Mary Katharine Ham has an excellent column at Townhall about the Iraq Surrender Group’s report and how enthusiastic many in Washington are about it’s doom and gloom assessments, which are in stark contrast to that of the Marines and others actually fighting the war.
How do people find so much to be gleeful about in such a plan? There is nothing “extraordinary” or “bold” about quitting in the face of an enemy who wants to swallow up our very way of life in one sharia-abiding caliphate by way of suicide and dirty bombing. Smiling and pretending there is honor in giving them a win does not make it so, unless you are in Washington.
I know a Marine. He sits on a low bench at Walter Reed Hospital, white paper crinkling beneath him as he works his left knee back and forth. Below the knee is about 12 inches of tibia, wrapped at the end in gauze and tight bandages while the wound heals.
His left foot took its last step in Ramadi. It landed on an IED instead of Iraqi sand. He was on his way to clear a tower of an insurgent sniper when it happened. His fellow Marines–some double amputees jogging on treadmills and lifting weights–rib him, calling the injury a “flesh wound.”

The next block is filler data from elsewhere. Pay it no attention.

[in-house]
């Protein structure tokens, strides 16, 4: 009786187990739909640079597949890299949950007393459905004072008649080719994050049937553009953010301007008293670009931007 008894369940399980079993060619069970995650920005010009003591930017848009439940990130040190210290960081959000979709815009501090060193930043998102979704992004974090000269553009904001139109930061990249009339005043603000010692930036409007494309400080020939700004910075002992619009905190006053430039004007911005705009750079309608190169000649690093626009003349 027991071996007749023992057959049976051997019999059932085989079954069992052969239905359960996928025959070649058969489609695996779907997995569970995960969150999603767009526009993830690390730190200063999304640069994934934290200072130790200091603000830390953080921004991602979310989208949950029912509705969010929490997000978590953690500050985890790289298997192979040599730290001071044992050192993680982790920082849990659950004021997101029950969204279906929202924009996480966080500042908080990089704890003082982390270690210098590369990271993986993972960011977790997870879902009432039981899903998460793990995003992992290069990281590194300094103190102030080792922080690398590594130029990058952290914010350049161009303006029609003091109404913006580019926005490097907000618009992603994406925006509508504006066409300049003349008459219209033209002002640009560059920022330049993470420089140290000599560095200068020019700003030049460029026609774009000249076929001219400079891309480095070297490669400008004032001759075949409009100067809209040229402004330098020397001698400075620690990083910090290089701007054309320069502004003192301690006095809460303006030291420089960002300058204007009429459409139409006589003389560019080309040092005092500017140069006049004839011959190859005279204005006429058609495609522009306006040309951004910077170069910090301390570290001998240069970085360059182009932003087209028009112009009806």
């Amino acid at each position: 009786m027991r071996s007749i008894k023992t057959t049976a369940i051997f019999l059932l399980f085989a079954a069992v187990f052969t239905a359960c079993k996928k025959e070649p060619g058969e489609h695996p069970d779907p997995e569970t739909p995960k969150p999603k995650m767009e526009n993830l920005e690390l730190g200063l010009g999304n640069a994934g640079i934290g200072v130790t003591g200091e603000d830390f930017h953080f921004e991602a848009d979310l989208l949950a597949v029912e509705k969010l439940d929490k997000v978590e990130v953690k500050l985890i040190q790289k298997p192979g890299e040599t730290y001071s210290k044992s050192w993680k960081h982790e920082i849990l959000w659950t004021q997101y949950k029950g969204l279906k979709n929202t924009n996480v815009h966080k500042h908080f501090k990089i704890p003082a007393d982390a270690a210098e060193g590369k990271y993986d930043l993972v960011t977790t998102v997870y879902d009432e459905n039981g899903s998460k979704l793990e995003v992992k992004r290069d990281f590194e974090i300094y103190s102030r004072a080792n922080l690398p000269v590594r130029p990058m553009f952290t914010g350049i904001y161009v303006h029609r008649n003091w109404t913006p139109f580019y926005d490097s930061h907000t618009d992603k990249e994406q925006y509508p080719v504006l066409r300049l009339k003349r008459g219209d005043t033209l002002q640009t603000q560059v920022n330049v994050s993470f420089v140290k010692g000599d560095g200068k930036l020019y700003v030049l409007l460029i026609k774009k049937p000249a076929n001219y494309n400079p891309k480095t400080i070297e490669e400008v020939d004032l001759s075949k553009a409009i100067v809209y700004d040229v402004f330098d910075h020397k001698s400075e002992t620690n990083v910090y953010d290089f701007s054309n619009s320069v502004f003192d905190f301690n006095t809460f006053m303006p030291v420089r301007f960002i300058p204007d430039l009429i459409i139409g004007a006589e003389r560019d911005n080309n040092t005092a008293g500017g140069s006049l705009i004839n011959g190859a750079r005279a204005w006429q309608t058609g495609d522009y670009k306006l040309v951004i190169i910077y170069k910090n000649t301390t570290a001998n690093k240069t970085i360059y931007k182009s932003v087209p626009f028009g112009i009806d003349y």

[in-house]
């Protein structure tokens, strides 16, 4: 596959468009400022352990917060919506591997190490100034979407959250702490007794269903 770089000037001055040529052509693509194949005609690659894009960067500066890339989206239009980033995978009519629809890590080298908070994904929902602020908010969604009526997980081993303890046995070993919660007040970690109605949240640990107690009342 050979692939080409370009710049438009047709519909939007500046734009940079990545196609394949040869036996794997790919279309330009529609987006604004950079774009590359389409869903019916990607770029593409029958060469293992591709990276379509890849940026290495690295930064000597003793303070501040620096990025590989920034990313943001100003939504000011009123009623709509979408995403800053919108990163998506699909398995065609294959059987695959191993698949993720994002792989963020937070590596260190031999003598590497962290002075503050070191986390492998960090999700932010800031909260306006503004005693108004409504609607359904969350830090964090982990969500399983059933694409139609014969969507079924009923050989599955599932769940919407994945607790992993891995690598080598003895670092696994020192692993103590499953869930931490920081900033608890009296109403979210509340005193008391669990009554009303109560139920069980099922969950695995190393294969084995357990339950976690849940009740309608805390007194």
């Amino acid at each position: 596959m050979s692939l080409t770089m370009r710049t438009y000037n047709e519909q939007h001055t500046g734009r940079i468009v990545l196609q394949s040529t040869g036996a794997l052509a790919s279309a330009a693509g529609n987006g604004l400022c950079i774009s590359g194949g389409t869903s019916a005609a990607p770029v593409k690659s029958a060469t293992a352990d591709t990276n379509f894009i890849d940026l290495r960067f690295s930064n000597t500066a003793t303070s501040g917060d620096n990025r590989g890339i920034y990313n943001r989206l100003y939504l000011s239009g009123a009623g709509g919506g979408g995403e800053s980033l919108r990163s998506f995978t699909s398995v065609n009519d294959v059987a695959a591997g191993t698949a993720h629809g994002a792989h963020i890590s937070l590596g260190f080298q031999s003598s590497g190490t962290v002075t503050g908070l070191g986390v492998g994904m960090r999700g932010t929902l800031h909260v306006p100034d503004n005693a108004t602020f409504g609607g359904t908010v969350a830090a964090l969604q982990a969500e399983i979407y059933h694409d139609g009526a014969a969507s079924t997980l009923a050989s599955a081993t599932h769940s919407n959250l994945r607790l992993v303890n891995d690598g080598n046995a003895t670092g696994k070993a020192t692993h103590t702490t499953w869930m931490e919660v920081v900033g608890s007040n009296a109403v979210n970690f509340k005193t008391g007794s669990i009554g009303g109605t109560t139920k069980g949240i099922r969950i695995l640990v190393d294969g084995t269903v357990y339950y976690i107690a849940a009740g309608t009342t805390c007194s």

Across town, Sen. Harry Reid is positively delighted by a report that suggests America “engage constructively” with the neighboring countries who likely fund many of the insurgent forces that hurt my friend and his fellow Marines.
I know a Marine, too. I married him 14 years ago and I won’t even talk to him about what is contained in the ISG report because I already know what he would think of it, especially when he learned that no one on in the group was even in the military.
Read all of Mary Katharine’s piece, including my favorite line “Only in a Washington TV studio, perfumed with hairspray and haughtiness, could running away before the job is done be considered tough and resolved.” She is definitely telling it like it is in this one.